So to apply this to a public service, first map your value chain. Identify those areas where you are just providing an intermediary role, which could be replaced by an internet enabled service, that adds little value and just slows things down. Design those roles out of the process, then assemble the tech needed to deliver the new services.

Too often transformation processes skip the value chain mapping element. This leads to fundamental misunderstandings about what benefits services actually deliver to users, and thus miss huge opportunities to improve user experiences and reducing the cost of service delivery. As I have said before, there's no shortcut around truly understanding the service you are meant to be delivering.

Tweet of the week

Ever wondered what the hell Bitcoin is, when people keep going on about it? This tweet sums it up rather nicely for me:
imagine if keeping your car idling 24/7 produced solved Sudokus you could trade for heroin
Got it! Link.


  • Stefan on Strategic Reading links to two articles on the seven lenses of transformation. His analysis is well worth a read [link], as is the original publication of the seven lenses [link], and an article explaining how they can be used [link].
  • Interesting take on the need for more organisational change management, and less focus on technology. Link.
  • A looooooong read on how the technology industry uses psychology to hook (especially young) people into their services. Depressing. Link.

Tools and techniques

  • Why the focus on agile should be on delivering change, not software. Link.
  • Having linked to that, here are some notes from FutureGov on making agile work better in local government. Link.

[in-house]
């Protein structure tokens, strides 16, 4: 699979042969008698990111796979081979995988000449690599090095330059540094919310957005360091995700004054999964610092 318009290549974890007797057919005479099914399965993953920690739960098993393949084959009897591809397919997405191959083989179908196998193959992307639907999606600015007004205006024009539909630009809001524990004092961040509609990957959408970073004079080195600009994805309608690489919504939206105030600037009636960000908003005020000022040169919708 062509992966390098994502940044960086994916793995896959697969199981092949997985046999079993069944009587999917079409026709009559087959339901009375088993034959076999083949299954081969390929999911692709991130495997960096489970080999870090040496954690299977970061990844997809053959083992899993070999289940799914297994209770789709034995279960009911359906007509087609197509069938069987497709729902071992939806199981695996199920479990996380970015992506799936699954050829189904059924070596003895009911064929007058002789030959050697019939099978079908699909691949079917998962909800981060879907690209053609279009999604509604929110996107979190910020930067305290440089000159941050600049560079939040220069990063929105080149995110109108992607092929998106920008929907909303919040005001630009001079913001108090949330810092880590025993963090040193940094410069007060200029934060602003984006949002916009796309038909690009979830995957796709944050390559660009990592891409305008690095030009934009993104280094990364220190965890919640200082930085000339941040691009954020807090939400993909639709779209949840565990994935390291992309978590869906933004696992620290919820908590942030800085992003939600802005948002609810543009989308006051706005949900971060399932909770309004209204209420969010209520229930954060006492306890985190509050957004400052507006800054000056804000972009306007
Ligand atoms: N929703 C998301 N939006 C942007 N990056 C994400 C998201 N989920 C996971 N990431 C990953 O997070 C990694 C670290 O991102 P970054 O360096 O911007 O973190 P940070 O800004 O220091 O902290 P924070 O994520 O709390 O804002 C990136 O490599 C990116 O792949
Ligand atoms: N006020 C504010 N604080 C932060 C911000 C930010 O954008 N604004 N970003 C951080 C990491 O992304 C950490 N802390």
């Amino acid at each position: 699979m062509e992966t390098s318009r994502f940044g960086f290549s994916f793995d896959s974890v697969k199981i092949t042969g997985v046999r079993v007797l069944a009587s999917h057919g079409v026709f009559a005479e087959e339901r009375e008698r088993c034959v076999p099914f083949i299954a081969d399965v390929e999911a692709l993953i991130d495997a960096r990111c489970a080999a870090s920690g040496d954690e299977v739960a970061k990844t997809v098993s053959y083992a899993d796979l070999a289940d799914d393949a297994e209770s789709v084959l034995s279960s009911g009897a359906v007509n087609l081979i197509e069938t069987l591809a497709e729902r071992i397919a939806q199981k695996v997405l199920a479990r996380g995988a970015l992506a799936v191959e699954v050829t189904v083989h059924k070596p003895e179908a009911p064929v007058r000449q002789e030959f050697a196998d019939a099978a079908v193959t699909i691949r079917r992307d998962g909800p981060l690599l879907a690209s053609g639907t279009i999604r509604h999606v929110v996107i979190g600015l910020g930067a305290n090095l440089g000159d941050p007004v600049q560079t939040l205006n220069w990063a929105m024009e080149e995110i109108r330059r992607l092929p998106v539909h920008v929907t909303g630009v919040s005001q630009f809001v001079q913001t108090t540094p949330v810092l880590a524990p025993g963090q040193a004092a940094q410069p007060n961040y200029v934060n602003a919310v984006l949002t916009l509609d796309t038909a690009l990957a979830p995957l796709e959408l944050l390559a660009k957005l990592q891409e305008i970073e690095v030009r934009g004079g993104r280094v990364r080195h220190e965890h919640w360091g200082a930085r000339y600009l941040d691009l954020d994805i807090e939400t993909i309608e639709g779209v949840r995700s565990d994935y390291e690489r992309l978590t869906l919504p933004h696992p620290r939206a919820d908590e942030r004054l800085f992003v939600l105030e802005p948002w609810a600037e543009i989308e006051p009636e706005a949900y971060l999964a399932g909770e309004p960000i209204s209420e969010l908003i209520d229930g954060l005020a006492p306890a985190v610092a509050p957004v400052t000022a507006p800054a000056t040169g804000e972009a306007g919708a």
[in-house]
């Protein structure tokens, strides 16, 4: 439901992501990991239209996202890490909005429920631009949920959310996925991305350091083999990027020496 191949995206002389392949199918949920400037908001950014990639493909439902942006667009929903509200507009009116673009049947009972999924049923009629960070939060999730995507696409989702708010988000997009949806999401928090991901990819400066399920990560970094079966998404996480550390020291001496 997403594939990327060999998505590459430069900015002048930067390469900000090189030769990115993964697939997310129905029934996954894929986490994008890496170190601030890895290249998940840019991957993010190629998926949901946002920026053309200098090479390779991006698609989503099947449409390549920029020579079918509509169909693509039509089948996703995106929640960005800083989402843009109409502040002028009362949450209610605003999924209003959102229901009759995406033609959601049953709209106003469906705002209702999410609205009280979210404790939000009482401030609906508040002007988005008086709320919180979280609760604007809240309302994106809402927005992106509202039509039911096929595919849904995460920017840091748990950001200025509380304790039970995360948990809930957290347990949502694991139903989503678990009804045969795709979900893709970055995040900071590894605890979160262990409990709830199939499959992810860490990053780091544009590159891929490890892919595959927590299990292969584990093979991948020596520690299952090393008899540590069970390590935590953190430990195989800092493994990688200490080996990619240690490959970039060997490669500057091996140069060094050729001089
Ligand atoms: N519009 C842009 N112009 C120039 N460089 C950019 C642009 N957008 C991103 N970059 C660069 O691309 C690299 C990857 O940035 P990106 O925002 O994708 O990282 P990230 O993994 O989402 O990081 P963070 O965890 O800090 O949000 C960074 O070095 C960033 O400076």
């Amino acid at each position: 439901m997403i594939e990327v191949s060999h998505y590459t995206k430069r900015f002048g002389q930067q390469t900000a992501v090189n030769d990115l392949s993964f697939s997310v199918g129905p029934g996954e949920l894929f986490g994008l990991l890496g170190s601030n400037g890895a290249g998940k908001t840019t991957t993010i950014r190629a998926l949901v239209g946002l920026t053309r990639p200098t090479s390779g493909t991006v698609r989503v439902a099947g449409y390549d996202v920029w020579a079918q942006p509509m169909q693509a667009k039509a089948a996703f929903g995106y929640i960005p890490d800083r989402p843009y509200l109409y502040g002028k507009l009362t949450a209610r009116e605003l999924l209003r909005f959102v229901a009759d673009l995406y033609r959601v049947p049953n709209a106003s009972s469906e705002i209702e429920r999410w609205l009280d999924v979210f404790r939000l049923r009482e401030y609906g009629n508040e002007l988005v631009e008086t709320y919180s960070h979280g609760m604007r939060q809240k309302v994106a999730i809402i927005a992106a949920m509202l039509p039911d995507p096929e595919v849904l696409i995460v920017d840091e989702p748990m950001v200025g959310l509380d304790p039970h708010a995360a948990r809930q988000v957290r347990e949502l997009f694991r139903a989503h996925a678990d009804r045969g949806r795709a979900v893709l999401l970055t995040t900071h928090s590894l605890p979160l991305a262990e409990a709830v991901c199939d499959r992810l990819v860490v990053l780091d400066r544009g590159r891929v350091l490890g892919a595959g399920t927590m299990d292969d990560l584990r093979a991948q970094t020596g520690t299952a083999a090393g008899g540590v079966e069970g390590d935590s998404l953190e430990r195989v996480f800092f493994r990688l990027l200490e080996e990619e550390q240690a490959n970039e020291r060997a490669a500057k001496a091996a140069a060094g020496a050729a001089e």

• Howard Rheingold, one of my favourite thinkers about the internet since reading his classic book about online communities back in the day, has published some interesting content about the concept of 'connected learning' - even for non-educators, there is heaps of insight in here. Link


  • Radio 4 programme explaining Fortnite. Loved typing that sentence! Link
  • The Workbench Enterprise Almanac for 2018 - explaing the state of business software. Some interesting trends, including the emergence of organisations avoiding Software as a Service to build out their own systems using platform tools (containers, micro-services, serverless, database as a service etc etc). As always on that front, only spend time building your own where it adds value to your customer experience. Building your own stuff is nice, but pick your battles. Link
  • Terrific bit of nerdery, and excellent writing, here: 'What Did Ada Lovelace's Program Actually Do?'. Link


  • Stakecamp is "the free, annual ‘unconference’ for people interested in how organisations consult and engage their stakeholders in order to make better decisions." Link


  • Senior Developer, Chelmsford City Council. Link
  • Digital Service Development Officer, Watford Borough Council. Link
If you're on the lookout for a new public service digital job, then you'd do a lot worse than signing up for Matt Jukes' entirely job-focused newsletter.

That's it for this week. Thanks for reading and please feel free to forward this onto friends and colleagues - and maybe even encourage them to sign up!

If you have any feedback, or an idea for something to be included, please just hit reply and send me an email.

Until next time,

~ Dave